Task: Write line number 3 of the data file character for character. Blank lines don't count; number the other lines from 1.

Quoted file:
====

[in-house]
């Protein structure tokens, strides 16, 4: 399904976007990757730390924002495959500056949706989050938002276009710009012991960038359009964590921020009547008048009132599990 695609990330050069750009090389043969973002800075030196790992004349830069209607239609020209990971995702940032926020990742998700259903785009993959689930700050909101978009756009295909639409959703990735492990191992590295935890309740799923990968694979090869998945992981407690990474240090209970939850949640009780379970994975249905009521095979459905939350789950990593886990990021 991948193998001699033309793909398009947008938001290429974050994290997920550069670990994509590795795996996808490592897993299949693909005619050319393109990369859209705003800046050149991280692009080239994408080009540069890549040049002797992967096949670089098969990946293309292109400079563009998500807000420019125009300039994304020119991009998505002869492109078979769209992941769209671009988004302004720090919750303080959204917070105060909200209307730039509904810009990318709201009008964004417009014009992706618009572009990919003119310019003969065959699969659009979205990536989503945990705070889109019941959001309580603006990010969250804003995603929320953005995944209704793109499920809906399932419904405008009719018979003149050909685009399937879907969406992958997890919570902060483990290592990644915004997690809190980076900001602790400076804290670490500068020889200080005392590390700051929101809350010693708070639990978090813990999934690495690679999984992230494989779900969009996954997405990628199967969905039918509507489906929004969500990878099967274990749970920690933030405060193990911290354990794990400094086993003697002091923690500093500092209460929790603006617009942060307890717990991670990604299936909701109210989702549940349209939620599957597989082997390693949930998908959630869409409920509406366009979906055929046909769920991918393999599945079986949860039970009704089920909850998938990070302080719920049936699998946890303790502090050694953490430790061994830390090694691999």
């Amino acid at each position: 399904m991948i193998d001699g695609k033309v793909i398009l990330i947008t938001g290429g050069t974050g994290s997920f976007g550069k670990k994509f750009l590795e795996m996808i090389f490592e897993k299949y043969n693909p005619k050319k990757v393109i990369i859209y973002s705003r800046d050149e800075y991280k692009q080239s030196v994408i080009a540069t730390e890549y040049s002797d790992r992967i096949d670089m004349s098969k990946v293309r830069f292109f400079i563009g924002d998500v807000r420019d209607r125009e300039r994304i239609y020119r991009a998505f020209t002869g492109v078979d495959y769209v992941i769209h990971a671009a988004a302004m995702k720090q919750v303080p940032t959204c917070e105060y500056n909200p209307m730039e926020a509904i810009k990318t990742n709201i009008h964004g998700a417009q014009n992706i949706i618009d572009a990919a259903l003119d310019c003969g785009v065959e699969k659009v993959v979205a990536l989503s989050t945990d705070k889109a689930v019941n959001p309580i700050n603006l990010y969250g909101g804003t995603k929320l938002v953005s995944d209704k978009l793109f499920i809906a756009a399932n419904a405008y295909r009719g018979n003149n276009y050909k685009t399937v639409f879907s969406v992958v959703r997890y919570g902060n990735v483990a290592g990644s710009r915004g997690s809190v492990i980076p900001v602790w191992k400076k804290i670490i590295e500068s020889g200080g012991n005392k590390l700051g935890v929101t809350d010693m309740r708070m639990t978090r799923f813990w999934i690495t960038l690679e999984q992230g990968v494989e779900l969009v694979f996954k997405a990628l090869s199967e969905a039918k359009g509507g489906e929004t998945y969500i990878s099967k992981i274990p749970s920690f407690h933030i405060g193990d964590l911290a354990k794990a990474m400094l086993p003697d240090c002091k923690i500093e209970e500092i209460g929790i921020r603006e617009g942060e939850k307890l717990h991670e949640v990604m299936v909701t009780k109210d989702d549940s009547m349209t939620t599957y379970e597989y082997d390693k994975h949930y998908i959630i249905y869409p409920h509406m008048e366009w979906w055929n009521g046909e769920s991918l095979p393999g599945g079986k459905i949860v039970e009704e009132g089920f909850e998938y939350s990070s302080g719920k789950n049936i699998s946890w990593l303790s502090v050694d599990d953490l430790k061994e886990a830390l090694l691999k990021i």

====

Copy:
């Amino acid at each position: 399904m991948i193998d001699g695609k033309v793909i398009l990330i947008t938001g290429g050069t974050g994290s997920f976007g550069k670990k994509f750009l590795e795996m996808i090389f490592e897993k299949y043969n693909p005619k050319k990757v393109i990369i859209y973002s705003r800046d050149e800075y991280k692009q080239s030196v994408i080009a540069t730390e890549y040049s002797d790992r992967i096949d670089m004349s098969k990946v293309r830069f292109f400079i563009g924002d998500v807000r420019d209607r125009e300039r994304i239609y020119r991009a998505f020209t002869g492109v078979d495959y769209v992941i769209h990971a671009a988004a302004m995702k720090q919750v303080p940032t959204c917070e105060y500056n909200p209307m730039e926020a509904i810009k990318t990742n709201i009008h964004g998700a417009q014009n992706i949706i618009d572009a990919a259903l003119d310019c003969g785009v065959e699969k659009v993959v979205a990536l989503s989050t945990d705070k889109a689930v019941n959001p309580i700050n603006l990010y969250g909101g804003t995603k929320l938002v953005s995944d209704k978009l793109f499920i809906a756009a399932n419904a405008y295909r009719g018979n003149n276009y050909k685009t399937v639409f879907s969406v992958v959703r997890y919570g902060n990735v483990a290592g990644s710009r915004g997690s809190v492990i980076p900001v602790w191992k400076k804290i670490i590295e500068s020889g200080g012991n005392k590390l700051g935890v929101t809350d010693m309740r708070m639990t978090r799923f813990w999934i690495t960038l690679e999984q992230g990968v494989e779900l969009v694979f996954k997405a990628l090869s199967e969905a039918k359009g509507g489906e929004t998945y969500i990878s099967k992981i274990p749970s920690f407690h933030i405060g193990d964590l911290a354990k794990a990474m400094l086993p003697d240090c002091k923690i500093e209970e500092i209460g929790i921020r603006e617009g942060e939850k307890l717990h991670e949640v990604m299936v909701t009780k109210d989702d549940s009547m349209t939620t599957y379970e597989y082997d390693k994975h949930y998908i959630i249905y869409p409920h509406m008048e366009w979906w055929n009521g046909e769920s991918l095979p393999g599945g079986k459905i949860v039970e009704e009132g089920f909850e998938y939350s990070s302080g719920k789950n049936i699998s946890w990593l303790s502090v050694d599990d953490l430790k061994e886990a830390l090694l691999k990021i």